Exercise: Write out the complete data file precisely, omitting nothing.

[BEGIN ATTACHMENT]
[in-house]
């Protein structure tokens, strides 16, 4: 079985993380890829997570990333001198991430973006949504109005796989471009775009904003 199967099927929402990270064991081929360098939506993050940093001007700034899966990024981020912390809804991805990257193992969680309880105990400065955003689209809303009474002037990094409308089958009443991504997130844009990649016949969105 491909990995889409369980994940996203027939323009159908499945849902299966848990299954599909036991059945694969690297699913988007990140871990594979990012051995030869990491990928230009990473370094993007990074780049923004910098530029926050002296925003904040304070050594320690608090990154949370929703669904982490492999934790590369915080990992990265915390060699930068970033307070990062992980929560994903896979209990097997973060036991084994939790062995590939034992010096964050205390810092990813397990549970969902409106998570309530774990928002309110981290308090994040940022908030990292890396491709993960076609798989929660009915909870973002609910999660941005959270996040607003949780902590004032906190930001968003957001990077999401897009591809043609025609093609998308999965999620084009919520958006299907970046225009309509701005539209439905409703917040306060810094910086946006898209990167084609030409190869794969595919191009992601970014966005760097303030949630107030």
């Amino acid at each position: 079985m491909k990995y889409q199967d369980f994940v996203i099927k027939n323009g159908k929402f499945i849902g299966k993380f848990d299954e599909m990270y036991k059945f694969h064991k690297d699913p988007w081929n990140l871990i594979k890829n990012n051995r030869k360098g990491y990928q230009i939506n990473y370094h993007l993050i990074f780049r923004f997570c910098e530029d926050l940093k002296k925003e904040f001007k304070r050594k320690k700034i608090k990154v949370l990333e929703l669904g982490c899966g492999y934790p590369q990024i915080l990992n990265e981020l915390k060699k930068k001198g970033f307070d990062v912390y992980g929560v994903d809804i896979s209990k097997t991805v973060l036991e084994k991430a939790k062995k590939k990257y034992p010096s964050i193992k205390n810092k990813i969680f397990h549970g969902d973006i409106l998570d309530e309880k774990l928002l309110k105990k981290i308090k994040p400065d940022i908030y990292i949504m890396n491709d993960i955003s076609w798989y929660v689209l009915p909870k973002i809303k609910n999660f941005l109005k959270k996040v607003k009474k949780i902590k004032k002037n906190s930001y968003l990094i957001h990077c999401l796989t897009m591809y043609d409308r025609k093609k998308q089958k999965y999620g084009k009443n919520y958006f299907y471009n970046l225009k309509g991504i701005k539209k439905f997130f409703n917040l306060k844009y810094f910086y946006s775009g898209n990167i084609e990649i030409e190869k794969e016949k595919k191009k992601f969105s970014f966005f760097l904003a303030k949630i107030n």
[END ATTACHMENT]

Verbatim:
[in-house]
């Protein structure tokens, strides 16, 4: 079985993380890829997570990333001198991430973006949504109005796989471009775009904003 199967099927929402990270064991081929360098939506993050940093001007700034899966990024981020912390809804991805990257193992969680309880105990400065955003689209809303009474002037990094409308089958009443991504997130844009990649016949969105 491909990995889409369980994940996203027939323009159908499945849902299966848990299954599909036991059945694969690297699913988007990140871990594979990012051995030869990491990928230009990473370094993007990074780049923004910098530029926050002296925003904040304070050594320690608090990154949370929703669904982490492999934790590369915080990992990265915390060699930068970033307070990062992980929560994903896979209990097997973060036991084994939790062995590939034992010096964050205390810092990813397990549970969902409106998570309530774990928002309110981290308090994040940022908030990292890396491709993960076609798989929660009915909870973002609910999660941005959270996040607003949780902590004032906190930001968003957001990077999401897009591809043609025609093609998308999965999620084009919520958006299907970046225009309509701005539209439905409703917040306060810094910086946006898209990167084609030409190869794969595919191009992601970014966005760097303030949630107030």
């Amino acid at each position: 079985m491909k990995y889409q199967d369980f994940v996203i099927k027939n323009g159908k929402f499945i849902g299966k993380f848990d299954e599909m990270y036991k059945f694969h064991k690297d699913p988007w081929n990140l871990i594979k890829n990012n051995r030869k360098g990491y990928q230009i939506n990473y370094h993007l993050i990074f780049r923004f997570c910098e530029d926050l940093k002296k925003e904040f001007k304070r050594k320690k700034i608090k990154v949370l990333e929703l669904g982490c899966g492999y934790p590369q990024i915080l990992n990265e981020l915390k060699k930068k001198g970033f307070d990062v912390y992980g929560v994903d809804i896979s209990k097997t991805v973060l036991e084994k991430a939790k062995k590939k990257y034992p010096s964050i193992k205390n810092k990813i969680f397990h549970g969902d973006i409106l998570d309530e309880k774990l928002l309110k105990k981290i308090k994040p400065d940022i908030y990292i949504m890396n491709d993960i955003s076609w798989y929660v689209l009915p909870k973002i809303k609910n999660f941005l109005k959270k996040v607003k009474k949780i902590k004032k002037n906190s930001y968003l990094i957001h990077c999401l796989t897009m591809y043609d409308r025609k093609k998308q089958k999965y999620g084009k009443n919520y958006f299907y471009n970046l225009k309509g991504i701005k539209k439905f997130f409703n917040l306060k844009y810094f910086y946006s775009g898209n990167i084609e990649i030409e190869k794969e016949k595919k191009k992601f969105s970014f966005f760097l904003a303030k949630i107030n």